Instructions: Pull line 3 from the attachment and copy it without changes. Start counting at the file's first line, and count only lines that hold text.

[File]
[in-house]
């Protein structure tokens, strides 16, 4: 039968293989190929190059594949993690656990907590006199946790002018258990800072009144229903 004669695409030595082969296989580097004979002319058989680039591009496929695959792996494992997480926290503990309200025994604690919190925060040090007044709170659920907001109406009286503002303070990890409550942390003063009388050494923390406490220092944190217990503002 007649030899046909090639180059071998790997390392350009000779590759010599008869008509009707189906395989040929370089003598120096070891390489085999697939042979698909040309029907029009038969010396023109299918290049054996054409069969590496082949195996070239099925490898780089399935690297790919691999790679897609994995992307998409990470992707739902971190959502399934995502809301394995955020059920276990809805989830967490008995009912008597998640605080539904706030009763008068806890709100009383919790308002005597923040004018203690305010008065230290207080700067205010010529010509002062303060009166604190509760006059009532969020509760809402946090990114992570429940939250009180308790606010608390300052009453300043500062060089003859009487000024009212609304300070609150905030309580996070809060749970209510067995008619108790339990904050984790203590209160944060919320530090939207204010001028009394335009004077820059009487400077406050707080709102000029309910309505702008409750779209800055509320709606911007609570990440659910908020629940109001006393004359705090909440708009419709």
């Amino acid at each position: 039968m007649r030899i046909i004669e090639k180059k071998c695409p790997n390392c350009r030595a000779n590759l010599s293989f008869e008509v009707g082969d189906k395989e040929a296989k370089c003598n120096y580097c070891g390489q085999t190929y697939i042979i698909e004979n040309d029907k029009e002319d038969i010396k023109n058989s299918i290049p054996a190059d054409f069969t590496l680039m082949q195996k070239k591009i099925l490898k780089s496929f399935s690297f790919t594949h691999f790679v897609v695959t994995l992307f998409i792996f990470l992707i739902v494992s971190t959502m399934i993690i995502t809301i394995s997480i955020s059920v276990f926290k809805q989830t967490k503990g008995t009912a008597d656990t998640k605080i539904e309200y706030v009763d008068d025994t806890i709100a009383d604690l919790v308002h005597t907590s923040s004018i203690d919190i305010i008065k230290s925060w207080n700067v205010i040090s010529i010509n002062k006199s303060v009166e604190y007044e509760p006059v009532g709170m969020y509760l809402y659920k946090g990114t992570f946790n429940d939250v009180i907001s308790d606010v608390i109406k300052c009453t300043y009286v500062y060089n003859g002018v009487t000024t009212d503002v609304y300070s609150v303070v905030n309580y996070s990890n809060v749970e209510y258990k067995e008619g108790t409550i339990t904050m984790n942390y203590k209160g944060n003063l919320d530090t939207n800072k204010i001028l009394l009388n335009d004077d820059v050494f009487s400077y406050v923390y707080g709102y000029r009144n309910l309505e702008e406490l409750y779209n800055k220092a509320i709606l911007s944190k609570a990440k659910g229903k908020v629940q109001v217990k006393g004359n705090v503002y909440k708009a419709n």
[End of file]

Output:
């Amino acid at each position: 039968m007649r030899i046909i004669e090639k180059k071998c695409p790997n390392c350009r030595a000779n590759l010599s293989f008869e008509v009707g082969d189906k395989e040929a296989k370089c003598n120096y580097c070891g390489q085999t190929y697939i042979i698909e004979n040309d029907k029009e002319d038969i010396k023109n058989s299918i290049p054996a190059d054409f069969t590496l680039m082949q195996k070239k591009i099925l490898k780089s496929f399935s690297f790919t594949h691999f790679v897609v695959t994995l992307f998409i792996f990470l992707i739902v494992s971190t959502m399934i993690i995502t809301i394995s997480i955020s059920v276990f926290k809805q989830t967490k503990g008995t009912a008597d656990t998640k605080i539904e309200y706030v009763d008068d025994t806890i709100a009383d604690l919790v308002h005597t907590s923040s004018i203690d919190i305010i008065k230290s925060w207080n700067v205010i040090s010529i010509n002062k006199s303060v009166e604190y007044e509760p006059v009532g709170m969020y509760l809402y659920k946090g990114t992570f946790n429940d939250v009180i907001s308790d606010v608390i109406k300052c009453t300043y009286v500062y060089n003859g002018v009487t000024t009212d503002v609304y300070s609150v303070v905030n309580y996070s990890n809060v749970e209510y258990k067995e008619g108790t409550i339990t904050m984790n942390y203590k209160g944060n003063l919320d530090t939207n800072k204010i001028l009394l009388n335009d004077d820059v050494f009487s400077y406050v923390y707080g709102y000029r009144n309910l309505e702008e406490l409750y779209n800055k220092a509320i709606l911007s944190k609570a990440k659910g229903k908020v629940q109001v217990k006393g004359n705090v503002y909440k708009a419709n």